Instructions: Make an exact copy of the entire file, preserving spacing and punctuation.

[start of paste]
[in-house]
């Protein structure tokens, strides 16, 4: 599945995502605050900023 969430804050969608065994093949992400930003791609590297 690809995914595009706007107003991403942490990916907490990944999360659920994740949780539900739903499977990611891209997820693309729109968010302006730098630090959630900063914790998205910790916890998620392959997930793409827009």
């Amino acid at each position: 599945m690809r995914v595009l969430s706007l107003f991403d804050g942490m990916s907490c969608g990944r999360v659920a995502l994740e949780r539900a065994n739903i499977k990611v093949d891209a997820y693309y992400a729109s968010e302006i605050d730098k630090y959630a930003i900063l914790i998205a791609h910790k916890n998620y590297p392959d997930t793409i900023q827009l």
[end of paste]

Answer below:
[in-house]
């Protein structure tokens, strides 16, 4: 599945995502605050900023 969430804050969608065994093949992400930003791609590297 690809995914595009706007107003991403942490990916907490990944999360659920994740949780539900739903499977990611891209997820693309729109968010302006730098630090959630900063914790998205910790916890998620392959997930793409827009």
């Amino acid at each position: 599945m690809r995914v595009l969430s706007l107003f991403d804050g942490m990916s907490c969608g990944r999360v659920a995502l994740e949780r539900a065994n739903i499977k990611v093949d891209a997820y693309y992400a729109s968010e302006i605050d730098k630090y959630a930003i900063l914790i998205a791609h910790k916890n998620y590297p392959d997930t793409i900023q827009l």